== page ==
First Responders Use Indago UAS for Project Lifesaver International


Lockheed Martin says that sheriff’s agencies are poised to use its Indago quadrotor small unmanned aerial system (UAS) to perform search-and-rescue operations as part of the Project Lifesaver International (PLI) program, which supports clients with autism, Down syndrome and dementia.

Indago is paired with PLI’s electronic location equipment used by first responders to find special needs individuals who may wander. Upon receiving a distress call, operators can rapidly deploy Indago to locate missing individuals.

According to Lockheed Martin, Somerset County, N.J., is the first sheriff’s office in the country to use the PLI Indago UAS. Deputies participated in training on the system earlier this year. Somerset County has 40 clients enrolled in PLI: 23 children who have autism or Down syndrome and 17 adults who have dementia.

Sheriff’s offices in New Jersey and Virginia have added the PLI Indago to their inventories, with additional first response agencies soon to join the ranks.

“The Indago UAS will allow us to increase our capabilities in locating a client who has wandered. This new asset will give us the ability to search even more efficiently over a broader area and will increase the probability of a successful recovery,” says Somerset County Sheriff Frank J. Provenzano.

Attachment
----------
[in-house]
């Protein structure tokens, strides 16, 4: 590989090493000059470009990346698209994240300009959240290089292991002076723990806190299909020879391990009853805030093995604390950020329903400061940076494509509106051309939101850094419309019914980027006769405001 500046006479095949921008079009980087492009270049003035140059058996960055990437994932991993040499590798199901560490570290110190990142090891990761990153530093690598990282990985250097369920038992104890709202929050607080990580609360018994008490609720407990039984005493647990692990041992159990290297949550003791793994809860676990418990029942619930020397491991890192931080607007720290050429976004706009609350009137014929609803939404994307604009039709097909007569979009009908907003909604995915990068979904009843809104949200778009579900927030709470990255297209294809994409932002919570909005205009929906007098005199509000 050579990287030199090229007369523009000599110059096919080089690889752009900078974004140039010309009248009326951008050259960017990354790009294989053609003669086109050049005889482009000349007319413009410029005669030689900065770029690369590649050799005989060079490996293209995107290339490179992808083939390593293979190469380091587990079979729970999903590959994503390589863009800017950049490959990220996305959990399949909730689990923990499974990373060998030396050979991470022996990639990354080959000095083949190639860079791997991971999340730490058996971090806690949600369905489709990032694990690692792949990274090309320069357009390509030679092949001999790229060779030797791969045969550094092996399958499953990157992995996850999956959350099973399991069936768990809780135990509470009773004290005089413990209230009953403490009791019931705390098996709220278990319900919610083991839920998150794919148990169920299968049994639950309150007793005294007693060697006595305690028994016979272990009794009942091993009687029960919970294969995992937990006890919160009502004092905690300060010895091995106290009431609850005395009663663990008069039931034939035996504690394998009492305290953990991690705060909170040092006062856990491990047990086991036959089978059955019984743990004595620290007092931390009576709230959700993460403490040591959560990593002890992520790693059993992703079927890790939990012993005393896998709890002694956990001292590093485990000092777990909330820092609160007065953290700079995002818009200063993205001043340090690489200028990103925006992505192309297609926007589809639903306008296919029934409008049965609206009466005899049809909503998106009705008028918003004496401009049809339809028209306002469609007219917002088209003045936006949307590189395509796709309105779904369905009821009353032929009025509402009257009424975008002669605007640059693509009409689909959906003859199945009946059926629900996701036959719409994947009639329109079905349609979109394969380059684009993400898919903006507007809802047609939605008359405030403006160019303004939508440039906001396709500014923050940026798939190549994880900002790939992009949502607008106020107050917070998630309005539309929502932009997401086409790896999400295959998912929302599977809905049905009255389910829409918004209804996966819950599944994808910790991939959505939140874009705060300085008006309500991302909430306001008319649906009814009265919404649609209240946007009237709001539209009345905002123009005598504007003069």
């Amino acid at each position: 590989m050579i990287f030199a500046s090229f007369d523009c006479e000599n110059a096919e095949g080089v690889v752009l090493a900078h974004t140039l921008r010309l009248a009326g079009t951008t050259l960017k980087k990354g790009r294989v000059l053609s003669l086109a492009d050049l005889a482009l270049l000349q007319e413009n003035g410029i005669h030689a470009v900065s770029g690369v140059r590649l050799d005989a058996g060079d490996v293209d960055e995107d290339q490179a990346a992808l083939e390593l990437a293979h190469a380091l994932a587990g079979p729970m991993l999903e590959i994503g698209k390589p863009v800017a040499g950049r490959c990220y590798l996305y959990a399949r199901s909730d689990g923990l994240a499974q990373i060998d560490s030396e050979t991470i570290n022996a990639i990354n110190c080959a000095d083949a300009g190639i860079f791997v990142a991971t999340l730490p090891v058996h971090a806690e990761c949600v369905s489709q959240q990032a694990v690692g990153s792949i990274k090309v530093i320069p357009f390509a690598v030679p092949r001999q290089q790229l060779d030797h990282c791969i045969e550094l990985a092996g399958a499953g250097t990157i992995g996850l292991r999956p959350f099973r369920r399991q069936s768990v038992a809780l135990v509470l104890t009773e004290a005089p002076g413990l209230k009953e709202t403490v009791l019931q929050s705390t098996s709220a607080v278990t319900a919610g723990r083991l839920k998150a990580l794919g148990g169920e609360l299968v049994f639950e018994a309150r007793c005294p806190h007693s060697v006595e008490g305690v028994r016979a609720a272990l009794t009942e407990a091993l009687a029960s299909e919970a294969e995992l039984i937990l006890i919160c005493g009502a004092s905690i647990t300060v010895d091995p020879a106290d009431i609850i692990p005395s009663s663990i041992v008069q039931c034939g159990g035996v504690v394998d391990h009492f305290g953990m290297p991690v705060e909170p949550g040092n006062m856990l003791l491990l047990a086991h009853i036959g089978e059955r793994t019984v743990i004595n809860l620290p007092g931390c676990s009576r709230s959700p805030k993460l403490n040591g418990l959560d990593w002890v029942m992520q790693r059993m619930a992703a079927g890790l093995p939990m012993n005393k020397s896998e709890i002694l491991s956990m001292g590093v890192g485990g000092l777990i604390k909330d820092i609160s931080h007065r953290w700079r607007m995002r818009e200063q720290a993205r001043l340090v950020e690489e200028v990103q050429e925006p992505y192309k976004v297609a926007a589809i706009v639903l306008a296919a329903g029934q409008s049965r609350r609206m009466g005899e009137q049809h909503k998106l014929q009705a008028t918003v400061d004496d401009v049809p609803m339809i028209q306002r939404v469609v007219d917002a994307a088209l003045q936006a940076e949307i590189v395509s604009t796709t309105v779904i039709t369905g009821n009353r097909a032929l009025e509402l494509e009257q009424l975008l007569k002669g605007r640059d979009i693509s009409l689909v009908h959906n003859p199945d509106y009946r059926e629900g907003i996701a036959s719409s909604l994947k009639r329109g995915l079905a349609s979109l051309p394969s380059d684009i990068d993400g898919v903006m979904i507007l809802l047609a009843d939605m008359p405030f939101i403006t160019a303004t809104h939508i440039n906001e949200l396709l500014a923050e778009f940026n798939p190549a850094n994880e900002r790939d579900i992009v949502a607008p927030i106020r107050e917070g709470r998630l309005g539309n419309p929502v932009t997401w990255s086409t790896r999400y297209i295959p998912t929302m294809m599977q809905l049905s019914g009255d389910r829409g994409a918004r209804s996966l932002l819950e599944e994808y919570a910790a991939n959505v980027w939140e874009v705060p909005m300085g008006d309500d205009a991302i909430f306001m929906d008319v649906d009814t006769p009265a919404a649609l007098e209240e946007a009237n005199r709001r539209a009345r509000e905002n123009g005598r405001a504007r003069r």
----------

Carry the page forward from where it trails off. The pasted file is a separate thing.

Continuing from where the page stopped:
“The Indago will give Project Lifesaver agency members the ability to have an airborne asset available quickly to enhance their search capability in bringing loved ones home,” comments Gene Saunders, founder and CEO of PLI.

According to Lockheed, Indago reduces response time and increases the efficiency of search efforts when time is critical. The five-pound, collapsible Indago system can be stored in the trunk of any squad car and deployed within a matter of minutes.

“Coupling the Project Lifesaver antenna and control elements with the Indago system expands signal detectability, serves as an airborne relay, and greatly improves the probability of location success across broad search areas,” says Rich Bonnett, Indago program manager for Lockheed Martin unmanned systems. “This innovative technology is available for Project Lifesaver agents to further their important public safety mission and, more importantly, to reunite individuals with their families and caretakers.”

Indago is used in tasks spanning firefighting, disaster relief, precision agriculture and coastal erosion monitoring. The system has a flight time surpassing 45 minutes and provides high-quality data with an electro-optic infrared gimbaled imager to enhance situational awareness and enable real-time decision-making.


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